Very often, information on such sudden changes would be sent via email, and may get lost on the way to the cutting and sewing floors, resulting in mistakes or even ruined orders.
SOLUTION: The best adapted solution I've seen to this? A brand production manager I’d worked with had adopted a triple (!) reminder system for us and other manufacturers.
With every design/materials change, they would:
Email a factory a new techpack, highlighting each change in BOLD RED LETTERS;
Send the physical copy of the email or the attachment (techpack or spec sheets) with the date stamp and the same BOLD RED LETTERS highlighting the changes;
Give us a phone call to confirm that we'd received the latest information and make us make the record of the call for future references.
All that was done because in many years since this brand had been in operation, they had so many orders messed up, they didn't want to take any more risks!
Nowadays, in addition to email, more and more brands are using messaging apps like WhatsApp to communicate with factories. Hoping that all amendments to designs would get fully noticed and clearly communicated to the factory floor from the person who receives such messages in the office. But ultimately, all that gets improved is the speed at which these messages are received.
Is there a better solution? I believe firstly creating techpacks using Techpacker, then taking advantage of its Track Changes feature to visually communicate revisions let designers handle both the above mentioned issues rather very simply:
1) When factories receive techpacks made using Techpacker, instead of Excel, they get a professional template detailing the images, flats, BOM chart and spec table of the required design. Even the most complicated of ideas are easy to note there with features like drag & drop Images and annotation/ callouts.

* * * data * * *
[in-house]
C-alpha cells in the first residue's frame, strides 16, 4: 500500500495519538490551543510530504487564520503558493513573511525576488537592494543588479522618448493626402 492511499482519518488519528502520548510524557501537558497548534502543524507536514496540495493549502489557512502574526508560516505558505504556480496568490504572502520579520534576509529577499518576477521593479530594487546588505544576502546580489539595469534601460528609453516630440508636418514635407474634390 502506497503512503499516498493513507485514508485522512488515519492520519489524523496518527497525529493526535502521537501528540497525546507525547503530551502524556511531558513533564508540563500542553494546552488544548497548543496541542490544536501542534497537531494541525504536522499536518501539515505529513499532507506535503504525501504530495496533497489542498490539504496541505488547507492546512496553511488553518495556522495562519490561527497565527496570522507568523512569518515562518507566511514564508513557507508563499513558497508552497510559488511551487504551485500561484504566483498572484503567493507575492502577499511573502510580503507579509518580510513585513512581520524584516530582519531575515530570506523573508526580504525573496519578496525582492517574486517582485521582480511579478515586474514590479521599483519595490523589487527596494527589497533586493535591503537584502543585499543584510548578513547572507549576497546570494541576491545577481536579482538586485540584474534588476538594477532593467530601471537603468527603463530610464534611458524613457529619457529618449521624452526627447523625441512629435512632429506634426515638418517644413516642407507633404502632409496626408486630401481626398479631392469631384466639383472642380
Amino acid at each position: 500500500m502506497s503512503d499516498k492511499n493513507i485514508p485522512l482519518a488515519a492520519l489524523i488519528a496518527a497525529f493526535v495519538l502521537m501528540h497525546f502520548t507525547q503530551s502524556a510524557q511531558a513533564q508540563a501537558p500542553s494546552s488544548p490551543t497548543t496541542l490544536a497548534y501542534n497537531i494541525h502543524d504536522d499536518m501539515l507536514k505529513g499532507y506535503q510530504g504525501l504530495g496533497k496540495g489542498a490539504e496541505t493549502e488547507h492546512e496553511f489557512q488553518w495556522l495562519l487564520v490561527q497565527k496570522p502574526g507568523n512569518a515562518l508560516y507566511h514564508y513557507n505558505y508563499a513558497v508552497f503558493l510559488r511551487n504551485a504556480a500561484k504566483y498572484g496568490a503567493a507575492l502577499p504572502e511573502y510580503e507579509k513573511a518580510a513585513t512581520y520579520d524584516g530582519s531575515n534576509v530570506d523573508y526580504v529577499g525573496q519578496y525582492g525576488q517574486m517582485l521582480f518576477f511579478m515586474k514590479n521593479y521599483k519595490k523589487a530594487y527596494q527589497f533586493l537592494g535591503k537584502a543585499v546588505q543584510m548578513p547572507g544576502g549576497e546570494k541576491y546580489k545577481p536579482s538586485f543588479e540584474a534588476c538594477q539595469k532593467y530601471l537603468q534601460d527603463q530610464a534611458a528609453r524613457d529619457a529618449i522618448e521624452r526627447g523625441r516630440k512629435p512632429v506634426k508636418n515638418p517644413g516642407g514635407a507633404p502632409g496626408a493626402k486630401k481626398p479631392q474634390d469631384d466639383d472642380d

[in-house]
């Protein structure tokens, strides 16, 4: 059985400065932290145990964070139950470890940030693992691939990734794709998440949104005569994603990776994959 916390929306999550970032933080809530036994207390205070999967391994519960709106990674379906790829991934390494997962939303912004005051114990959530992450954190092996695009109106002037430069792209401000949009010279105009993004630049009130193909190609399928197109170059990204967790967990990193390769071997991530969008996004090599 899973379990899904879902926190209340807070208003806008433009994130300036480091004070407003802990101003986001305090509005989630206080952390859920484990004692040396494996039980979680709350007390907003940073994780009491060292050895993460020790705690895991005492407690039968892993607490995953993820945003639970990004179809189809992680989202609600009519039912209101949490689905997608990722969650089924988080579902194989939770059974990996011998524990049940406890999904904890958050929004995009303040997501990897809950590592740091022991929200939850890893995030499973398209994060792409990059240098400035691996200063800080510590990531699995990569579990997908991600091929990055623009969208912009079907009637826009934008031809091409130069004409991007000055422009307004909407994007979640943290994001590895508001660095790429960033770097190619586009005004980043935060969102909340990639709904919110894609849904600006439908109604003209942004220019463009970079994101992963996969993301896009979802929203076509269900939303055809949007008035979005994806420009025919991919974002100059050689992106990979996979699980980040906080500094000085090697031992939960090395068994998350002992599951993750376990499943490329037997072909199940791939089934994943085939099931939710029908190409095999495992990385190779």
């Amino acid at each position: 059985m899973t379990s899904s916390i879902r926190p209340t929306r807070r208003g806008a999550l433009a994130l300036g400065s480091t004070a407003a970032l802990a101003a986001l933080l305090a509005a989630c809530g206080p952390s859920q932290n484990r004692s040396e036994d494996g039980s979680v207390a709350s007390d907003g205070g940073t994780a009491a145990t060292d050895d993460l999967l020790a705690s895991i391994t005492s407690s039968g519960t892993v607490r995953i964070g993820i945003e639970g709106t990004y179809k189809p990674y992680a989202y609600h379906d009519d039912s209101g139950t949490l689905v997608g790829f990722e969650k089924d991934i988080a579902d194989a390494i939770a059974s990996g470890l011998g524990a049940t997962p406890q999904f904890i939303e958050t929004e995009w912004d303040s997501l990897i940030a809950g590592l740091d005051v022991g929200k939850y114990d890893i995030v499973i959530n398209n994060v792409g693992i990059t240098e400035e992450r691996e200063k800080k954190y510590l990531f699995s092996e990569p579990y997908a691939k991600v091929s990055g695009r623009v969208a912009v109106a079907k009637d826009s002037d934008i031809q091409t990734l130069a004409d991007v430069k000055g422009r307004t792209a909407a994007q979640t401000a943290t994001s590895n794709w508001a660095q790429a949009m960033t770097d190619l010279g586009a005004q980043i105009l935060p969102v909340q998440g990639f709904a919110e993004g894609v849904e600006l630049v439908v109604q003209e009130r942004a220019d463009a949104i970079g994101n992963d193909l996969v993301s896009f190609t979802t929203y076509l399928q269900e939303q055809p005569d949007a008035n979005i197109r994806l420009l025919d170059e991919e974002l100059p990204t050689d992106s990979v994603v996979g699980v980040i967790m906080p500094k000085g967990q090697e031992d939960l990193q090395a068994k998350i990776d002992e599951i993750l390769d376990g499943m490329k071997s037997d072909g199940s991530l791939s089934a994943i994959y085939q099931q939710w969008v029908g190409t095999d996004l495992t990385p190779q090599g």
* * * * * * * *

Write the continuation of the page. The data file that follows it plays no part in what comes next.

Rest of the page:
2) To address design changes, Techpacker has this really cool feature that automatically highlights the new amendments made between the techpack versions. This way factories can easily spot new details without having to flip through every page; whereas designers do not need to worry about manually highlighting those differences in the new version.
And all that’s left to do is to create a brand new PDF document to be sent to factories, in one click. With a handy option to view and maintain all previous techpack versions, in case of future disputes and misunderstandings. And without having to look for crucially important details all the way in long email chains.
Across the industry, many established and new designers still rely on emails and personal meetings to give factories the first idea of their desired product. More technically advanced brands make their techpacks in Excel, but have to resend new versions over to the factories when any changes happen.
Isn’t it time fashion designers started using the most effective way of introducing and informing factories of design elements and changes to them?
My experience says that manufacturers will be certainly grateful for clearer communication, and brands avoid delays and errors in production. It’s a win-win for everyone.
By: Venera at Techpacker
The author of this post is Venera Nurgazieva, content contributor at Techpacker. She has worked in the London fashion scene since 2003 and have been exposed to all aspects of the industry: retail, design, production, e-commerce and marketing. She's fascinated by technology and currently focused on what comes next in fashion tech sphere.